Fortunately, track conditions were very much in my favour, the wet surface of the previous hour having dried out under the Silverstone wind and bright blue sky. Treating the car with respect until I got used to it, I worked my way up to third gear and approached the sharp right-hander at Beckerrs on the short circuit. O’Brien had suggested second gear, so I duly changed down and then floored it up the long straight, quickly reaching fifth gear at 6500 rpm. Speeding underneath the bridge for the first time, I began to brake and change down, wary of the still slightly damp Woodcote.
Charging up the pit-straight and into Copse for the first time at speed, I could not remember whether O’Brien had advised third or fourth. I tried the lower gear, but found I had made a wrong choice. Slingshotting through Maggotts, I approached Becketts again and, feeling that I was still not going quickly enough, disregarded all advice and left my braking and gear-shifting perilously late. I only just made it around. But my confidence was growing. The Commodore was a delight to drive, and I soon felt secure enough to really have a go, taking it right up to the 7000 rpm red-line. Given that it was about the heaviest car I have driven on the track, I was always conscious of the heavy braking required, but that was my only uncertainty. A quick glance at the dials every lap showed all was well, and I was allowed to circulate for lap after lap.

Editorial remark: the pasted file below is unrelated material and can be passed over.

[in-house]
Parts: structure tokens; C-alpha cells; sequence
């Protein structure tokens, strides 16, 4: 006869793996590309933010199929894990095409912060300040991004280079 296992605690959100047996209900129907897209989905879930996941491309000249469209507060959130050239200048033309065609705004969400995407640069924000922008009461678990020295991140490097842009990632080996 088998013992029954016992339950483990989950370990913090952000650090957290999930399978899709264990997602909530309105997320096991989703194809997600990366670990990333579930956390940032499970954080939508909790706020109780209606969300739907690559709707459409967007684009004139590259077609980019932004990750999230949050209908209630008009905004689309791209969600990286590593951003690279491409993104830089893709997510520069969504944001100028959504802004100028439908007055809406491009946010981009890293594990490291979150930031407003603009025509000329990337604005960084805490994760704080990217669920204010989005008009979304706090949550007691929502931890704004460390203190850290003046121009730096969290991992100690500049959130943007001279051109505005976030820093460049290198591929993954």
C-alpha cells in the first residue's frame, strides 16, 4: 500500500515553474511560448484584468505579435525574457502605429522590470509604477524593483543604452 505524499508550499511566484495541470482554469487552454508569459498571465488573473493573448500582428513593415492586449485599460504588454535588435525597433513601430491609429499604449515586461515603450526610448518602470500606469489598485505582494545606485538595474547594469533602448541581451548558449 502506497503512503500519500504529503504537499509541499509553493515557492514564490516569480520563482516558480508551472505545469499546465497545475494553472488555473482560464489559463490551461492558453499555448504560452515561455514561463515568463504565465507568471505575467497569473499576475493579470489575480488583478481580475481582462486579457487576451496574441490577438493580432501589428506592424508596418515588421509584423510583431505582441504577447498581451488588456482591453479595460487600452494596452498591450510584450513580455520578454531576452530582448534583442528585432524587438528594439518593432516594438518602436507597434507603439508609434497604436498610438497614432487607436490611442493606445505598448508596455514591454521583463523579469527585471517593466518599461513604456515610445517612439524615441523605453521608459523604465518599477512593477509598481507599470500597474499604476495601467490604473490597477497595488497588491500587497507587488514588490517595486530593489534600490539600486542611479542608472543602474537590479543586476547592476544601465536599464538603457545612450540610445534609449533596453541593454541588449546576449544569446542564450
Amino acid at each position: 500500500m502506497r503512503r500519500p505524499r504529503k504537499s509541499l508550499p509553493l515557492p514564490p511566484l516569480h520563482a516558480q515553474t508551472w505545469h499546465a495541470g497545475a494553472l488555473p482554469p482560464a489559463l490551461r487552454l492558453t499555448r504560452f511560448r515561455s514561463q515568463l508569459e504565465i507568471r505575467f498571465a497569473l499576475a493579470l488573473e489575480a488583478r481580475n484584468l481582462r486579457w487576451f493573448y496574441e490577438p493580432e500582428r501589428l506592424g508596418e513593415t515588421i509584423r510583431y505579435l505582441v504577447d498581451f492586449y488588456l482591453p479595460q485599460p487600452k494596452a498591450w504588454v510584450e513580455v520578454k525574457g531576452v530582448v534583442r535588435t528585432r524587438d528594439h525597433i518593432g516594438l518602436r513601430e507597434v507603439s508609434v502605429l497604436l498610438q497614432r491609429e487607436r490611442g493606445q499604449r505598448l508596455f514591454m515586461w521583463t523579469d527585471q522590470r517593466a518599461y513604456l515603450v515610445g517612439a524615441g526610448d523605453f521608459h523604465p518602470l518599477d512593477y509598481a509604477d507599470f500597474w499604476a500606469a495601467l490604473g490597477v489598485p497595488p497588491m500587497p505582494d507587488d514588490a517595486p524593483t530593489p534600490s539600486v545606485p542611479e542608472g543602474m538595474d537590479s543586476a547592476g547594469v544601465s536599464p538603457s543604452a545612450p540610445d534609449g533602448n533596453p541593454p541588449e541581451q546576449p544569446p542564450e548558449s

However, confidence soon became overconfidence. As I sped through Copse for the umpteenth time I knew I was going too quickly. Already I was tending to use the rumble strip on the outside, and this time I was on the very edge. I was able to hold it there without putting any of the tyres on the slippery grass but, pleased with myself for keeping control, I then made the mistake of accelerating too quickly out of the corner. The surge of power slightly wagged the tail to the left, which caused the nearside rear wheel to hit the grass.